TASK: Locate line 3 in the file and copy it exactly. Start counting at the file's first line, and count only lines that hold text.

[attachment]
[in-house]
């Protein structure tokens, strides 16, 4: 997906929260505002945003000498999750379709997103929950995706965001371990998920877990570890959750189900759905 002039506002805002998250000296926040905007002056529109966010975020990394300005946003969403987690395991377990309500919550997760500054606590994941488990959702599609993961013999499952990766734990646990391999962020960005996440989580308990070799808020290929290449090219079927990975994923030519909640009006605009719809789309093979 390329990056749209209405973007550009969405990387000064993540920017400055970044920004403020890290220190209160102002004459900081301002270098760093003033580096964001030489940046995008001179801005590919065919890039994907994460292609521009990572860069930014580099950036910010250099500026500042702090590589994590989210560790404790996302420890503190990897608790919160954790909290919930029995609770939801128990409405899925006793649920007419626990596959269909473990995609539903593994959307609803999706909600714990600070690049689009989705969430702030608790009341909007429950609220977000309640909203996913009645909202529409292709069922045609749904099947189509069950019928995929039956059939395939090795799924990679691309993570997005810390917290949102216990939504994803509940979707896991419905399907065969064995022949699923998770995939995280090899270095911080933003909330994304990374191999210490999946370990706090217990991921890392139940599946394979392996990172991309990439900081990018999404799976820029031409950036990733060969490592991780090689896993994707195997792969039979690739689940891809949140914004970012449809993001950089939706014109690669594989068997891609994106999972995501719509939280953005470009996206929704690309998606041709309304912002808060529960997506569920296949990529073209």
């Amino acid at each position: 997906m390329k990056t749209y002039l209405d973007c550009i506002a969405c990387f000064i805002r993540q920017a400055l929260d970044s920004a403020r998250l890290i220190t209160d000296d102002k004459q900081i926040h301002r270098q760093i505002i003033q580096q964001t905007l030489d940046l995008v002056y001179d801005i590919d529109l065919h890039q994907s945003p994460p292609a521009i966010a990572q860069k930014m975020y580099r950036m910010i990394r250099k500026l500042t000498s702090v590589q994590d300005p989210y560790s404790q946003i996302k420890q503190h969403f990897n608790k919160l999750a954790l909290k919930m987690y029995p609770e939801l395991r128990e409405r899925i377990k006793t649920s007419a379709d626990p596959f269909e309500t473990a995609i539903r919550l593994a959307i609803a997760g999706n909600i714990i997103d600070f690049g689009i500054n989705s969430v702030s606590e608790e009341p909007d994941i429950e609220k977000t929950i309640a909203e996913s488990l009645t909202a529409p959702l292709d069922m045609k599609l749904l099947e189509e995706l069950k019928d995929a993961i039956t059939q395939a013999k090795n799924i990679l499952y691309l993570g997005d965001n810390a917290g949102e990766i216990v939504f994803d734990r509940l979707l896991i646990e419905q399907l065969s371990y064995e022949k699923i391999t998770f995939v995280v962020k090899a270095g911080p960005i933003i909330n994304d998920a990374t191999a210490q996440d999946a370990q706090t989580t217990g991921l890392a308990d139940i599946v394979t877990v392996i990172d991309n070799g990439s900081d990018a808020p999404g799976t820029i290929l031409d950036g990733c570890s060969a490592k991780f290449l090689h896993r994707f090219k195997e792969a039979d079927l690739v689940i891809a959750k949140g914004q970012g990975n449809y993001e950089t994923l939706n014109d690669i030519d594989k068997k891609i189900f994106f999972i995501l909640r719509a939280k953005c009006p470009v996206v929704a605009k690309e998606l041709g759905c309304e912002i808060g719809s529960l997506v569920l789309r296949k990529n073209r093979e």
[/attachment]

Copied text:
């Amino acid at each position: 997906m390329k990056t749209y002039l209405d973007c550009i506002a969405c990387f000064i805002r993540q920017a400055l929260d970044s920004a403020r998250l890290i220190t209160d000296d102002k004459q900081i926040h301002r270098q760093i505002i003033q580096q964001t905007l030489d940046l995008v002056y001179d801005i590919d529109l065919h890039q994907s945003p994460p292609a521009i966010a990572q860069k930014m975020y580099r950036m910010i990394r250099k500026l500042t000498s702090v590589q994590d300005p989210y560790s404790q946003i996302k420890q503190h969403f990897n608790k919160l999750a954790l909290k919930m987690y029995p609770e939801l395991r128990e409405r899925i377990k006793t649920s007419a379709d626990p596959f269909e309500t473990a995609i539903r919550l593994a959307i609803a997760g999706n909600i714990i997103d600070f690049g689009i500054n989705s969430v702030s606590e608790e009341p909007d994941i429950e609220k977000t929950i309640a909203e996913s488990l009645t909202a529409p959702l292709d069922m045609k599609l749904l099947e189509e995706l069950k019928d995929a993961i039956t059939q395939a013999k090795n799924i990679l499952y691309l993570g997005d965001n810390a917290g949102e990766i216990v939504f994803d734990r509940l979707l896991i646990e419905q399907l065969s371990y064995e022949k699923i391999t998770f995939v995280v962020k090899a270095g911080p960005i933003i909330n994304d998920a990374t191999a210490q996440d999946a370990q706090t989580t217990g991921l890392a308990d139940i599946v394979t877990v392996i990172d991309n070799g990439s900081d990018a808020p999404g799976t820029i290929l031409d950036g990733c570890s060969a490592k991780f290449l090689h896993r994707f090219k195997e792969a039979d079927l690739v689940i891809a959750k949140g914004q970012g990975n449809y993001e950089t994923l939706n014109d690669i030519d594989k068997k891609i189900f994106f999972i995501l909640r719509a939280k953005c009006p470009v996206v929704a605009k690309e998606l041709g759905c309304e912002i808060g719809s529960l997506v569920l789309r296949k990529n073209r093979e």